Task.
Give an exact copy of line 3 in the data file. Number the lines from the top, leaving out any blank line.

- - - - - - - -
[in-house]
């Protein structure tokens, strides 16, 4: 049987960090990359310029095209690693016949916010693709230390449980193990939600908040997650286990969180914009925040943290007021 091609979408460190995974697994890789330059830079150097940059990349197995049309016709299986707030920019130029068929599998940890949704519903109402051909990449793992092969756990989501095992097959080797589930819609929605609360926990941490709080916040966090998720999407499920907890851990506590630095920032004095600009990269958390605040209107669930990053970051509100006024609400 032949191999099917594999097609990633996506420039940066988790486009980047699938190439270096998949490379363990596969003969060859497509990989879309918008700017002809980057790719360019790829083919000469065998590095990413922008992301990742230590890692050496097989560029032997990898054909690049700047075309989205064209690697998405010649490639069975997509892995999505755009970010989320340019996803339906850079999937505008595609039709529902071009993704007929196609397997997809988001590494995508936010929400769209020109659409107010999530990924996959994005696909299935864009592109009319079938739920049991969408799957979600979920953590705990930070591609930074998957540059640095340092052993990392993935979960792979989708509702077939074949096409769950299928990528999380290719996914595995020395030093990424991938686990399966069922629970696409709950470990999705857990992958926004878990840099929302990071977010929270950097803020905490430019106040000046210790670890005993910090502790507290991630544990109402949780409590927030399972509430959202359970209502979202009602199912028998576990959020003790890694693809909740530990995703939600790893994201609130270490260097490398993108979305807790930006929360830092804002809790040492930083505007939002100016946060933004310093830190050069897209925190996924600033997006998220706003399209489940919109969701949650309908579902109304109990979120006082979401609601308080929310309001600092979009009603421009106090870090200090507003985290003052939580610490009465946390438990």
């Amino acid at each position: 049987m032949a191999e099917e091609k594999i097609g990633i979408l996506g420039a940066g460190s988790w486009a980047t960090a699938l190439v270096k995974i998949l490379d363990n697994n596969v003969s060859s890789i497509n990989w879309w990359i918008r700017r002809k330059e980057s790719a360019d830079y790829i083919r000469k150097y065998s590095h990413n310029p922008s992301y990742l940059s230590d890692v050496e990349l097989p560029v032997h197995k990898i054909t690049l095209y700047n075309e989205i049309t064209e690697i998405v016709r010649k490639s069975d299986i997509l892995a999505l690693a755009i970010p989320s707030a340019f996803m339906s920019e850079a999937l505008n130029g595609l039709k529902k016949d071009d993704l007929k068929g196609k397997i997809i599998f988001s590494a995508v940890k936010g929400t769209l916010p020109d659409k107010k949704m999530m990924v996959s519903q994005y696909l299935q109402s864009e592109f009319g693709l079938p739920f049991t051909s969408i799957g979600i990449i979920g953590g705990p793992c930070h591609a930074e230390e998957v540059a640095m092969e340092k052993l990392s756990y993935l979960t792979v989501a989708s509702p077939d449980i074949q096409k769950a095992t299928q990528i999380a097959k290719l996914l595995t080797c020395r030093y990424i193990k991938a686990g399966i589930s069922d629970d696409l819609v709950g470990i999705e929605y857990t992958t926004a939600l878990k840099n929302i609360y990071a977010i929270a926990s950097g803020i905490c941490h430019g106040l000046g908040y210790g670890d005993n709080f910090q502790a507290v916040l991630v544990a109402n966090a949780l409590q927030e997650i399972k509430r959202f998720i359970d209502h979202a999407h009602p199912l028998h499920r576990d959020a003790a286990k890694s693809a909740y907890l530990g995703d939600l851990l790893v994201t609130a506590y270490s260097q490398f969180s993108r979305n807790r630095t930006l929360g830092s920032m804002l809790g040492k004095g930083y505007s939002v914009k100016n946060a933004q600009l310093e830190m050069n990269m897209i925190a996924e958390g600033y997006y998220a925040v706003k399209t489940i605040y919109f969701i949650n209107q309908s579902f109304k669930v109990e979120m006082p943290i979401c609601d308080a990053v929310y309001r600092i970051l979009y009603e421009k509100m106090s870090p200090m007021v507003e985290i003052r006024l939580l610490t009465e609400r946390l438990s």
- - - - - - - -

């Amino acid at each position: 049987m032949a191999e099917e091609k594999i097609g990633i979408l996506g420039a940066g460190s988790w486009a980047t960090a699938l190439v270096k995974i998949l490379d363990n697994n596969v003969s060859s890789i497509n990989w879309w990359i918008r700017r002809k330059e980057s790719a360019d830079y790829i083919r000469k150097y065998s590095h990413n310029p922008s992301y990742l940059s230590d890692v050496e990349l097989p560029v032997h197995k990898i054909t690049l095209y700047n075309e989205i049309t064209e690697i998405v016709r010649k490639s069975d299986i997509l892995a999505l690693a755009i970010p989320s707030a340019f996803m339906s920019e850079a999937l505008n130029g595609l039709k529902k016949d071009d993704l007929k068929g196609k397997i997809i599998f988001s590494a995508v940890k936010g929400t769209l916010p020109d659409k107010k949704m999530m990924v996959s519903q994005y696909l299935q109402s864009e592109f009319g693709l079938p739920f049991t051909s969408i799957g979600i990449i979920g953590g705990p793992c930070h591609a930074e230390e998957v540059a640095m092969e340092k052993l990392s756990y993935l979960t792979v989501a989708s509702p077939d449980i074949q096409k769950a095992t299928q990528i999380a097959k290719l996914l595995t080797c020395r030093y990424i193990k991938a686990g399966i589930s069922d629970d696409l819609v709950g470990i999705e929605y857990t992958t926004a939600l878990k840099n929302i609360y990071a977010i929270a926990s950097g803020i905490c941490h430019g106040l000046g908040y210790g670890d005993n709080f910090q502790a507290v916040l991630v544990a109402n966090a949780l409590q927030e997650i399972k509430r959202f998720i359970d209502h979202a999407h009602p199912l028998h499920r576990d959020a003790a286990k890694s693809a909740y907890l530990g995703d939600l851990l790893v994201t609130a506590y270490s260097q490398f969180s993108r979305n807790r630095t930006l929360g830092s920032m804002l809790g040492k004095g930083y505007s939002v914009k100016n946060a933004q600009l310093e830190m050069n990269m897209i925190a996924e958390g600033y997006y998220a925040v706003k399209t489940i605040y919109f969701i949650n209107q309908s579902f109304k669930v109990e979120m006082p943290i979401c609601d308080a990053v929310y309001r600092i970051l979009y009603e421009k509100m106090s870090p200090m007021v507003e985290i003052r006024l939580l610490t009465e609400r946390l438990s």